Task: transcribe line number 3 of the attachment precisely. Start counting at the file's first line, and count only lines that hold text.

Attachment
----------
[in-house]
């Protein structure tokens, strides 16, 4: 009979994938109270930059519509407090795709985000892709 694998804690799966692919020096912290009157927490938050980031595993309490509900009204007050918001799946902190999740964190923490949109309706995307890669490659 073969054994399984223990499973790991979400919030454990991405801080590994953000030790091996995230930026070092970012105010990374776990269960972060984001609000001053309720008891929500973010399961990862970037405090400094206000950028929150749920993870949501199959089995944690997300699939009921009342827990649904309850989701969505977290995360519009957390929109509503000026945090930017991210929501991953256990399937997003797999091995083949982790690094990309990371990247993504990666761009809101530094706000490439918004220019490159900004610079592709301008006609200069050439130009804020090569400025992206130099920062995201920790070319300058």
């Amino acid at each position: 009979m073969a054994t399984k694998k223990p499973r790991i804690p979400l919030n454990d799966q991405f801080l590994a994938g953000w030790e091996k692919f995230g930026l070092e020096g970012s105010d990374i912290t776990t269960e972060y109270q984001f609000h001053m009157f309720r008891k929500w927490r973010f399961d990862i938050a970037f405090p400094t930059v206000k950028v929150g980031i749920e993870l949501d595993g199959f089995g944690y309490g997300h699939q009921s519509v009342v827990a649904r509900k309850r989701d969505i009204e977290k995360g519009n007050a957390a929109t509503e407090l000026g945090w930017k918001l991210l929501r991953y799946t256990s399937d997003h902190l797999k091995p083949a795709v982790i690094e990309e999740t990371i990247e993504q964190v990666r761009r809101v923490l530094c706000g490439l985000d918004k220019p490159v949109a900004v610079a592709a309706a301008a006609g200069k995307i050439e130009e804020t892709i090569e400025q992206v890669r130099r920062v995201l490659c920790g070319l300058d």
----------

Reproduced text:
């Amino acid at each position: 009979m073969a054994t399984k694998k223990p499973r790991i804690p979400l919030n454990d799966q991405f801080l590994a994938g953000w030790e091996k692919f995230g930026l070092e020096g970012s105010d990374i912290t776990t269960e972060y109270q984001f609000h001053m009157f309720r008891k929500w927490r973010f399961d990862i938050a970037f405090p400094t930059v206000k950028v929150g980031i749920e993870l949501d595993g199959f089995g944690y309490g997300h699939q009921s519509v009342v827990a649904r509900k309850r989701d969505i009204e977290k995360g519009n007050a957390a929109t509503e407090l000026g945090w930017k918001l991210l929501r991953y799946t256990s399937d997003h902190l797999k091995p083949a795709v982790i690094e990309e999740t990371i990247e993504q964190v990666r761009r809101v923490l530094c706000g490439l985000d918004k220019p490159v949109a900004v610079a592709a309706a301008a006609g200069k995307i050439e130009e804020t892709i090569e400025q992206v890669r130099r920062v995201l490659c920790g070319l300058d």